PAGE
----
It is important to recognise not only that we have bodies such as the Human Genetics Commission, the Nuffield Council on Bioethics and the Genetic Interest Group, but that the professional medical bodies themselves play a major role. The British Medical Association regularly publishes and recently updated a substantial booklet entitled Medical Ethics Today. The General Medical Council continually gives advice to the medical profession about ethical issues that have emerged as a result of recent developments not only in medicine but in medical science. The Royal Society, too, has a role in ethical discussions with scientists in the broader sense. The more recently established Academy of Medical Sciences regularly produces significant reports on ethical issues as they affect various situations in medicine.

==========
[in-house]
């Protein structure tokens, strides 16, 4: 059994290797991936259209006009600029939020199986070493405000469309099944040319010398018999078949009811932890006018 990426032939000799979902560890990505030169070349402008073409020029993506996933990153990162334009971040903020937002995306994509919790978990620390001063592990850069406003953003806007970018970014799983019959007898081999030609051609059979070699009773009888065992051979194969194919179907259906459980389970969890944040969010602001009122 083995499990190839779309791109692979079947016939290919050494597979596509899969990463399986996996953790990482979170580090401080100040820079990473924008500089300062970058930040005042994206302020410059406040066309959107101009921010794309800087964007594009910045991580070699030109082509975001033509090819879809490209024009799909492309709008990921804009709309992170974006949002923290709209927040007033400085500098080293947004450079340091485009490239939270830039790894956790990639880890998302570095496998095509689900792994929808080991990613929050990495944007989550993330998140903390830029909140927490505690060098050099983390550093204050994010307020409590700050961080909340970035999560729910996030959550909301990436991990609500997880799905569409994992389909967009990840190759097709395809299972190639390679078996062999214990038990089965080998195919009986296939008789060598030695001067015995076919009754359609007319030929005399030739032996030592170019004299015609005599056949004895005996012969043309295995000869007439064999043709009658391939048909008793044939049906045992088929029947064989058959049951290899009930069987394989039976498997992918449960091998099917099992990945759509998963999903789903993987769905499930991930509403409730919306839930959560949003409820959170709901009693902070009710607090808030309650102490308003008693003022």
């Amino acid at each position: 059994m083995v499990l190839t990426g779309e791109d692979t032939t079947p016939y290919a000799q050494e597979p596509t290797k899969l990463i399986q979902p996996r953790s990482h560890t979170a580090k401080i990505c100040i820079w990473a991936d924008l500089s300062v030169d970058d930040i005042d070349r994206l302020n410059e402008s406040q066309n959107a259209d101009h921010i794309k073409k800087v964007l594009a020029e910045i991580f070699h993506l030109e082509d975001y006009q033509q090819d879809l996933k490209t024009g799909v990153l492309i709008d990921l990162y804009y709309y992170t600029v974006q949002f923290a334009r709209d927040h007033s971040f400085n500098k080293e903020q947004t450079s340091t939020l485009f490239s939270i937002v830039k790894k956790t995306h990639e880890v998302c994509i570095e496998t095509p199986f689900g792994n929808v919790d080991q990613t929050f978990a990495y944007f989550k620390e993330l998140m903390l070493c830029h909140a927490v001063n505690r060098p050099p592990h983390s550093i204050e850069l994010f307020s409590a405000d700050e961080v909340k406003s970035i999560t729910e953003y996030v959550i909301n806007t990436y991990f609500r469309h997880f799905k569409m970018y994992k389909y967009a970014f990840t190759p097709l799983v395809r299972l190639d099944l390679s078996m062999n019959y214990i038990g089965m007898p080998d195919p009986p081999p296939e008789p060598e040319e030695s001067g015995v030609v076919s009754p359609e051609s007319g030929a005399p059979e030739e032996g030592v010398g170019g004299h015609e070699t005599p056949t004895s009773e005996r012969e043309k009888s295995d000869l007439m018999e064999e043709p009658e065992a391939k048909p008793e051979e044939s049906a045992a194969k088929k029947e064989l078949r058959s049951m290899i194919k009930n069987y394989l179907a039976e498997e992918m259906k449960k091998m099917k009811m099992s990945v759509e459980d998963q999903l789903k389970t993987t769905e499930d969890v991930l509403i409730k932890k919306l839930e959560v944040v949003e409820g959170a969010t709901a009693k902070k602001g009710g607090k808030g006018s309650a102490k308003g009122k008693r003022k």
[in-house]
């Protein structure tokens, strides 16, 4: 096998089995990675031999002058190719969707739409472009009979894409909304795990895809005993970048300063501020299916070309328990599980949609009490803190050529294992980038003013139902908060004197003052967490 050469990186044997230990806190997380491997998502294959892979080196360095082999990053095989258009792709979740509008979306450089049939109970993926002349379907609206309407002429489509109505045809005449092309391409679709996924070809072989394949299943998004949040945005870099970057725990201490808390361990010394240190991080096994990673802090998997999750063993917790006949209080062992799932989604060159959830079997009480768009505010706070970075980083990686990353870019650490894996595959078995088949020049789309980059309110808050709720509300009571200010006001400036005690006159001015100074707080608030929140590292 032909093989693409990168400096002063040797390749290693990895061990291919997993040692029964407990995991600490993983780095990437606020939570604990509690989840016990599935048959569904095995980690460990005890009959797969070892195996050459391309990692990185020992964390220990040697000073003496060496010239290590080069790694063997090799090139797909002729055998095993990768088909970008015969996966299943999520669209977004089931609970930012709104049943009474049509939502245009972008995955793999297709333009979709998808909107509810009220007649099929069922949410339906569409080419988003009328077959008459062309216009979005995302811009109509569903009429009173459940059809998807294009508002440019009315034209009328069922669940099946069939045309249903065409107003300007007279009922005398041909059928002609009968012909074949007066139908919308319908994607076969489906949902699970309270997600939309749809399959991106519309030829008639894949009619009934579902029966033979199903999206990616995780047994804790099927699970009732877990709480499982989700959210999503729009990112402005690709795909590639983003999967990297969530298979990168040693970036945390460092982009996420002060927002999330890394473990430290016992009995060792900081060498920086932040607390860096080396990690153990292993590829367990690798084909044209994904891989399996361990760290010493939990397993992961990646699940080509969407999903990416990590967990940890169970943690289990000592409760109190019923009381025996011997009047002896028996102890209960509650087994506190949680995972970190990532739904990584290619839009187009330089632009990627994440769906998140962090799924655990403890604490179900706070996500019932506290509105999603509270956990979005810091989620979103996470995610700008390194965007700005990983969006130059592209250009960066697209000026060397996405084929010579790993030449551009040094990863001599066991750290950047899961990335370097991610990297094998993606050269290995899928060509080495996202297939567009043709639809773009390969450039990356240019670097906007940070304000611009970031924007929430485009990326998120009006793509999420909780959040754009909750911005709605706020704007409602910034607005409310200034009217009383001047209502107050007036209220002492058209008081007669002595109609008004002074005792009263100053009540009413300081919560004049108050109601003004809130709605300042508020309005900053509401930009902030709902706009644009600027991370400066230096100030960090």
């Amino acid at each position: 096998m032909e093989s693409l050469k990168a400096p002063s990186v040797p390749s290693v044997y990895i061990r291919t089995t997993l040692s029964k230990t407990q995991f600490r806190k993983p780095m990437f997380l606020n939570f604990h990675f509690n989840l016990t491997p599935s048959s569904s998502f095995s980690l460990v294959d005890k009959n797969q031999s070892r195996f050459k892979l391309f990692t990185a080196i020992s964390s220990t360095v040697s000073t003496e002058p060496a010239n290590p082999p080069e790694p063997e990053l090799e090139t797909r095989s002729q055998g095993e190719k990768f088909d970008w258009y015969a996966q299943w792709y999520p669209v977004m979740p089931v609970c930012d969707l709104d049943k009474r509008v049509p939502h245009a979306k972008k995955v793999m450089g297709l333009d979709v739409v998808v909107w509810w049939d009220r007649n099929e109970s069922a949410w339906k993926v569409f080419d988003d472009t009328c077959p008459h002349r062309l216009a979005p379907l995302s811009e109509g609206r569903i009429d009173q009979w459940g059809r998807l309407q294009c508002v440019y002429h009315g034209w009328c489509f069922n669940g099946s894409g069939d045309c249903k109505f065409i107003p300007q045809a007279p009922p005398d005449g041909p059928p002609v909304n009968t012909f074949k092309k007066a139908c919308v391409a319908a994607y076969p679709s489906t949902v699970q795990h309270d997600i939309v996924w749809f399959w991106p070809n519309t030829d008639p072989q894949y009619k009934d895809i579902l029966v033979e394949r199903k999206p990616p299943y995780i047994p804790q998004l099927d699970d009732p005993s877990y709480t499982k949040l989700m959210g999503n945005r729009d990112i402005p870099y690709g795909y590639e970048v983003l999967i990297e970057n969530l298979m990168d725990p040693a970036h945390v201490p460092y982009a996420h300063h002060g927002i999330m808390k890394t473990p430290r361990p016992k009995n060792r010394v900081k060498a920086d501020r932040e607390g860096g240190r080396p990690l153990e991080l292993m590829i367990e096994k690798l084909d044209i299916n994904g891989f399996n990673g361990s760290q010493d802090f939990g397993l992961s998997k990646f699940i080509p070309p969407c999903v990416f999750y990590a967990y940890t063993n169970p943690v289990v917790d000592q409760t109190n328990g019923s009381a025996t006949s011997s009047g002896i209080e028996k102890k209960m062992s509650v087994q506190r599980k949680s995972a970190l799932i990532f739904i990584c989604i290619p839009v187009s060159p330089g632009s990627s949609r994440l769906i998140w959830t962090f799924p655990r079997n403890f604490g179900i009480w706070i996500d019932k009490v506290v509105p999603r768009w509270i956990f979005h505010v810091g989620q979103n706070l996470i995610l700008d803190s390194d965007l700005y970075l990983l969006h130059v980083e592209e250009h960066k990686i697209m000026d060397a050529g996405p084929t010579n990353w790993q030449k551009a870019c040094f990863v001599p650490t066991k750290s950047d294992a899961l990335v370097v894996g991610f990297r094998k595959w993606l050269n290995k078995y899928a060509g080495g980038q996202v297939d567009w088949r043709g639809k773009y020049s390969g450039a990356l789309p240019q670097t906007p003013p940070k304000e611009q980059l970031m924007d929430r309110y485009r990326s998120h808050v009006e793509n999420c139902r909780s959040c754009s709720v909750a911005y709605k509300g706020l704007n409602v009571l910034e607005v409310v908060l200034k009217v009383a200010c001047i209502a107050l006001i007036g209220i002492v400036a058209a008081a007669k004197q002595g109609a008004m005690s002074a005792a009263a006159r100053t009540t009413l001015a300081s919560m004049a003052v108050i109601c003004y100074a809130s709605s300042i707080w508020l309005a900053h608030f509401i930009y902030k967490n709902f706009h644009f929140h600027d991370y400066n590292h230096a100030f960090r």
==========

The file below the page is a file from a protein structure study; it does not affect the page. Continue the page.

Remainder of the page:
In 1992-93, I had the privilege of chairing the ad hoc Select Committee on Medical Ethics, which was established in this House. That body was set up simply to examine in detail two important issues. The first was the sanctity of life and whether it was appropriate to change the law on euthanasia and assisted suicide. The issue arose after a number of cases such as that of Tony Bland, the young man who had been crushed in the Hillsborough stadium disaster, and another case in which a doctor had been accused of murder because he had brought to an end the life of a patient who was in intolerable pain and in the terminal stages of disease. There were 16 members of that Select Committee of your Lordships’ House. We met weekly and took a huge amount of oral and written evidence from individuals and organisations over 15 months. We spent several weekends in consultation and deliberation on the outcome before ultimately producing a unanimous report. That ad hoc Select Committee was established to look at just two major problems, only two of many that could have arisen in the ethical field. Mechanisms are available in this House to establish Select Committees to examine ethical problems. There has been the Select Committee that I just mentioned, as well as the Select Committee established to consider the Assisted Dying for the Terminally Ill Bill introduced by the noble Lord, Lord Joffe, and the pre-legislative scrutiny committee, to which noble Lords have referred today, on the Bill that we are now debating.